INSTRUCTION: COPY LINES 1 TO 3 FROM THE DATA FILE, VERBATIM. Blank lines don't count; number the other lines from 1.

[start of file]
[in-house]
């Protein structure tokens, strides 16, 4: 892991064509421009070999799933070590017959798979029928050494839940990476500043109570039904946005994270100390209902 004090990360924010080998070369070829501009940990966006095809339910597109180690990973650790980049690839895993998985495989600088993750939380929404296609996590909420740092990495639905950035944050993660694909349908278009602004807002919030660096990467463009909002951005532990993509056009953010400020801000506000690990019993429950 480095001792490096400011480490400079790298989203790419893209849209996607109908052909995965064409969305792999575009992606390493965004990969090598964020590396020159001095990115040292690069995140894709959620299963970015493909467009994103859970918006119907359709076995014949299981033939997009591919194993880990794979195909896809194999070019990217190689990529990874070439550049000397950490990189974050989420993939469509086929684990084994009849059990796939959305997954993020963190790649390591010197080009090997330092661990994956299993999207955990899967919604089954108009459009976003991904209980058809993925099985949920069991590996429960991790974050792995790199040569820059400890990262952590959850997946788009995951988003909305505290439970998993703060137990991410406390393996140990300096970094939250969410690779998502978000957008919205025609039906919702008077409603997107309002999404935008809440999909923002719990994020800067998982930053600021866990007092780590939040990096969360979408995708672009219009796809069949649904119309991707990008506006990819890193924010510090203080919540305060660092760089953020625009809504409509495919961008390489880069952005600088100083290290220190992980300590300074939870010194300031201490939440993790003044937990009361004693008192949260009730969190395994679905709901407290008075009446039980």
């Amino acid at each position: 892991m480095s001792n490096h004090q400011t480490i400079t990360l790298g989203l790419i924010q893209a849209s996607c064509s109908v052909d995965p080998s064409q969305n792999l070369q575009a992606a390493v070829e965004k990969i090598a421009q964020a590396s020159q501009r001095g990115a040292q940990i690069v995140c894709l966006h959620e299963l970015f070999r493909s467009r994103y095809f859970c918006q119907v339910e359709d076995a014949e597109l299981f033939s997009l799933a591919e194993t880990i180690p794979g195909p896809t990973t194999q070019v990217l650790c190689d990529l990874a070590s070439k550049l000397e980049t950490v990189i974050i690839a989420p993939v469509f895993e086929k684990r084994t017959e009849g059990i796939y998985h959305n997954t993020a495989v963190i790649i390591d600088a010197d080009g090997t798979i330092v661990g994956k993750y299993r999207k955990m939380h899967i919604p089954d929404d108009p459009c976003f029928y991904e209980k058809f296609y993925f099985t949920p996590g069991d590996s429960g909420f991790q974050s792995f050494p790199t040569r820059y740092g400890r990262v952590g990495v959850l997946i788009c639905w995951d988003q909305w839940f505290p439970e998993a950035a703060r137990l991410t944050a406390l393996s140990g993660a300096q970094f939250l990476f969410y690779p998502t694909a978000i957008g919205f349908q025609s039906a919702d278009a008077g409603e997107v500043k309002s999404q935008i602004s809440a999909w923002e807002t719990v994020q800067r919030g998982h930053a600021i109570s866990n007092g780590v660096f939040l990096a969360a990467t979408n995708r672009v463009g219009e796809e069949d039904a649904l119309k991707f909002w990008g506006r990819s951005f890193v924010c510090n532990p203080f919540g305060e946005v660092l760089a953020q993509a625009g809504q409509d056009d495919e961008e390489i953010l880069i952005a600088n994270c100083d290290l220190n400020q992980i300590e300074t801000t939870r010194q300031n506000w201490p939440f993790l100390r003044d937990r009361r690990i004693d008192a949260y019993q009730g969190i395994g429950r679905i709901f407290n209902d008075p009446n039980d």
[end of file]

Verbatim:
[in-house]
């Protein structure tokens, strides 16, 4: 892991064509421009070999799933070590017959798979029928050494839940990476500043109570039904946005994270100390209902 004090990360924010080998070369070829501009940990966006095809339910597109180690990973650790980049690839895993998985495989600088993750939380929404296609996590909420740092990495639905950035944050993660694909349908278009602004807002919030660096990467463009909002951005532990993509056009953010400020801000506000690990019993429950 480095001792490096400011480490400079790298989203790419893209849209996607109908052909995965064409969305792999575009992606390493965004990969090598964020590396020159001095990115040292690069995140894709959620299963970015493909467009994103859970918006119907359709076995014949299981033939997009591919194993880990794979195909896809194999070019990217190689990529990874070439550049000397950490990189974050989420993939469509086929684990084994009849059990796939959305997954993020963190790649390591010197080009090997330092661990994956299993999207955990899967919604089954108009459009976003991904209980058809993925099985949920069991590996429960991790974050792995790199040569820059400890990262952590959850997946788009995951988003909305505290439970998993703060137990991410406390393996140990300096970094939250969410690779998502978000957008919205025609039906919702008077409603997107309002999404935008809440999909923002719990994020800067998982930053600021866990007092780590939040990096969360979408995708672009219009796809069949649904119309991707990008506006990819890193924010510090203080919540305060660092760089953020625009809504409509495919961008390489880069952005600088100083290290220190992980300590300074939870010194300031201490939440993790003044937990009361004693008192949260009730969190395994679905709901407290008075009446039980």
């Amino acid at each position: 892991m480095s001792n490096h004090q400011t480490i400079t990360l790298g989203l790419i924010q893209a849209s996607c064509s109908v052909d995965p080998s064409q969305n792999l070369q575009a992606a390493v070829e965004k990969i090598a421009q964020a590396s020159q501009r001095g990115a040292q940990i690069v995140c894709l966006h959620e299963l970015f070999r493909s467009r994103y095809f859970c918006q119907v339910e359709d076995a014949e597109l299981f033939s997009l799933a591919e194993t880990i180690p794979g195909p896809t990973t194999q070019v990217l650790c190689d990529l990874a070590s070439k550049l000397e980049t950490v990189i974050i690839a989420p993939v469509f895993e086929k684990r084994t017959e009849g059990i796939y998985h959305n997954t993020a495989v963190i790649i390591d600088a010197d080009g090997t798979i330092v661990g994956k993750y299993r999207k955990m939380h899967i919604p089954d929404d108009p459009c976003f029928y991904e209980k058809f296609y993925f099985t949920p996590g069991d590996s429960g909420f991790q974050s792995f050494p790199t040569r820059y740092g400890r990262v952590g990495v959850l997946i788009c639905w995951d988003q909305w839940f505290p439970e998993a950035a703060r137990l991410t944050a406390l393996s140990g993660a300096q970094f939250l990476f969410y690779p998502t694909a978000i957008g919205f349908q025609s039906a919702d278009a008077g409603e997107v500043k309002s999404q935008i602004s809440a999909w923002e807002t719990v994020q800067r919030g998982h930053a600021i109570s866990n007092g780590v660096f939040l990096a969360a990467t979408n995708r672009v463009g219009e796809e069949d039904a649904l119309k991707f909002w990008g506006r990819s951005f890193v924010c510090n532990p203080f919540g305060e946005v660092l760089a953020q993509a625009g809504q409509d056009d495919e961008e390489i953010l880069i952005a600088n994270c100083d290290l220190n400020q992980i300590e300074t801000t939870r010194q300031n506000w201490p939440f993790l100390r003044d937990r009361r690990i004693d008192a949260y019993q009730g969190i395994g429950r679905i709901f407290n209902d008075p009446n039980d």